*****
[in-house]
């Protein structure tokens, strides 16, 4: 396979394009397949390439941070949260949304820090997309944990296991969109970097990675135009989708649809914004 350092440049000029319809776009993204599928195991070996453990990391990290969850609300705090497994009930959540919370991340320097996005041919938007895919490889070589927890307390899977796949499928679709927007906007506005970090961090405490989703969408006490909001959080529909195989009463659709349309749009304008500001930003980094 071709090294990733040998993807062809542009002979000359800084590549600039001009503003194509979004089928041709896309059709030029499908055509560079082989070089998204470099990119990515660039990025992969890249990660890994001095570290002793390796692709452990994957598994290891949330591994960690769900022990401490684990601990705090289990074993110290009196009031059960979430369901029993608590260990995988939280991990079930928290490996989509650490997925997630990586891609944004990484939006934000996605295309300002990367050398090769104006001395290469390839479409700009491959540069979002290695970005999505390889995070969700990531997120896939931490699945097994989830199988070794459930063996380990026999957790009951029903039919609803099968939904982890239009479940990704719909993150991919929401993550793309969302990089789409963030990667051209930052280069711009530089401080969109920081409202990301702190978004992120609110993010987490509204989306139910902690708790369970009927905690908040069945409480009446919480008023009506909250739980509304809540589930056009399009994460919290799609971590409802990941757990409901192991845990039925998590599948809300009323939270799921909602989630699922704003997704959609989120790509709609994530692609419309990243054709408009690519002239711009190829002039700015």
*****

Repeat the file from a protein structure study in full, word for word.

[in-house]
């Protein structure tokens, strides 16, 4: 396979394009397949390439941070949260949304820090997309944990296991969109970097990675135009989708649809914004 350092440049000029319809776009993204599928195991070996453990990391990290969850609300705090497994009930959540919370991340320097996005041919938007895919490889070589927890307390899977796949499928679709927007906007506005970090961090405490989703969408006490909001959080529909195989009463659709349309749009304008500001930003980094 071709090294990733040998993807062809542009002979000359800084590549600039001009503003194509979004089928041709896309059709030029499908055509560079082989070089998204470099990119990515660039990025992969890249990660890994001095570290002793390796692709452990994957598994290891949330591994960690769900022990401490684990601990705090289990074993110290009196009031059960979430369901029993608590260990995988939280991990079930928290490996989509650490997925997630990586891609944004990484939006934000996605295309300002990367050398090769104006001395290469390839479409700009491959540069979002290695970005999505390889995070969700990531997120896939931490699945097994989830199988070794459930063996380990026999957790009951029903039919609803099968939904982890239009479940990704719909993150991919929401993550793309969302990089789409963030990667051209930052280069711009530089401080969109920081409202990301702190978004992120609110993010987490509204989306139910902690708790369970009927905690908040069945409480009446919480008023009506909250739980509304809540589930056009399009994460919290799609971590409802990941757990409901192991845990039925998590599948809300009323939270799921909602989630699922704003997704959609989120790509709609994530692609419309990243054709408009690519002239711009190829002039700015």